Leadership roles show positive perspective

Whether taking a first tour of campus or on the way to class, The Oswegonian office has been landmarked on campus with its wide-view window giving pedestrians the opportunity to pass by and become a witness to the concentrated hard work or the hilarious antics of what is a fishbowl view of the office.

Throughout my college experience so far, I’ve met a lot of people and been involved in many different positions on campus, yet one feeling remains consistent: being in a fishbowl.

Through my involvement with The Oswegonian as news editor, Residence Life and Housing as a resident assistant and Oswego State Orientation as a Laker Leader, I know that despite being in a social-educational fishbowl, I always stay true to who I am.

As a resident assistant, there is a set standard to act as a role model, to set an example in every aspect of one’s life and to control any temptation to fit the quintessential college student mold. For some, these standards are unrealistic, yet with residents, hall directors and co-workers peering into my RA fishbow,l I find that these standards are a drive to be a better me and always find a way to fight for the right to enjoy the college experience I envisioned for myself despite these standards.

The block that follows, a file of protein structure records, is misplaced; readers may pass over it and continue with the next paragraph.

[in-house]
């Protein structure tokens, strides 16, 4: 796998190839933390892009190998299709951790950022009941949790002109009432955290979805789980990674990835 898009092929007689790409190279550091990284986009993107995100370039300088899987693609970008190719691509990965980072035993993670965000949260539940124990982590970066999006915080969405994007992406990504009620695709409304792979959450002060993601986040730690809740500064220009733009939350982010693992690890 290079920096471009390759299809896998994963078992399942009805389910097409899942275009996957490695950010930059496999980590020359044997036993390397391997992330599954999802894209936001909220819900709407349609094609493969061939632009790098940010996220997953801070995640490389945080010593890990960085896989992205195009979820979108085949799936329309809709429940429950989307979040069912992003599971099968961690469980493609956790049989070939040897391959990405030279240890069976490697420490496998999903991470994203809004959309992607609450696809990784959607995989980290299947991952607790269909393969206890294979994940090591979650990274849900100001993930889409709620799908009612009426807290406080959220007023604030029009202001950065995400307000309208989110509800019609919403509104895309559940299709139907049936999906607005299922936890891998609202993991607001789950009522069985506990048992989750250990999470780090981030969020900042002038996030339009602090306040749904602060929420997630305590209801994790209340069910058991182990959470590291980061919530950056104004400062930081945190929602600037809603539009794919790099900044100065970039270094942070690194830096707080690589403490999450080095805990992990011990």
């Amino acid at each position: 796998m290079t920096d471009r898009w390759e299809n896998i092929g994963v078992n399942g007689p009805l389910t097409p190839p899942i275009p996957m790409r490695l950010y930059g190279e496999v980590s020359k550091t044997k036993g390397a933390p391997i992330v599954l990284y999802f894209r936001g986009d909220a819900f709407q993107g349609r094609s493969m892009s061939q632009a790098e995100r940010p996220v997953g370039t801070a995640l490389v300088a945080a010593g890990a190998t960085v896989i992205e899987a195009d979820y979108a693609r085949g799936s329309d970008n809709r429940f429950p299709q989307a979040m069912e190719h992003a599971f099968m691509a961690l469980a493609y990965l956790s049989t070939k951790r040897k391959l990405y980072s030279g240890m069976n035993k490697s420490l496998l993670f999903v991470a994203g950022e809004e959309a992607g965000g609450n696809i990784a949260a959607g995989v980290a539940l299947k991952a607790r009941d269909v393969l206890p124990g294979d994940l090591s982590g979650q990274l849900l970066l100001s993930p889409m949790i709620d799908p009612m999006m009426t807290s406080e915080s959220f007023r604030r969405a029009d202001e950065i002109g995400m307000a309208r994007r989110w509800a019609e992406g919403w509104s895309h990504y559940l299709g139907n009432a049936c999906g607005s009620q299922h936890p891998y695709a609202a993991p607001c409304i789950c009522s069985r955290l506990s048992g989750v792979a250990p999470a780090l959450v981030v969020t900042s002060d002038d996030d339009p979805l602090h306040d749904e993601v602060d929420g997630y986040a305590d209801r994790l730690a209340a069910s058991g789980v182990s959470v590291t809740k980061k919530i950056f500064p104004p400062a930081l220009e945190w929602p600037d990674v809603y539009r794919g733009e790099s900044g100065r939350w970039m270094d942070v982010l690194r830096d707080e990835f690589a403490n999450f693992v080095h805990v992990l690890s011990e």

As a Laker Leader for orientation, the fishbowl is a complete 360-degree point of view where one is engulfed in a position that defines summer. With consistent supervision from co-workers, supervisors and incoming impressionable students, the expectation is to be viewed as an exemplary happy Oswego State Laker from the very first impression. Yet despite these expectations, I still embrace the stress and worries of college as part of what makes me human and relatable.

As news editor, there is a standard to be subjective, to always know what is going on both on and off campus, as well as be grammatically and politically correct. Despite the effort to maintain these standards and separate the hat of news editor from the rest of my responsibilities, I have still developed personal opinions outside the boundaries of the corner facing the office window of the news desk.

People looking into different fishbowls might have preconceived expectations, but it can be hard being in one knowing that one “wrong” move can ruin a reputation because it doesn’t meet other’s expectations. Yet it is important to not let the fishbowl define you and to make your own decisions.

Through the transparent frame of the Oswegonian office, I enjoy seeing friends wave at all times of the day. Whether I am enjoying the company of the people in the office or stressing over meeting the next deadline, I am still able to be myself.  I never justify my actions because of different standards. I am always myself and enjoy I the view from inside the fishbowl.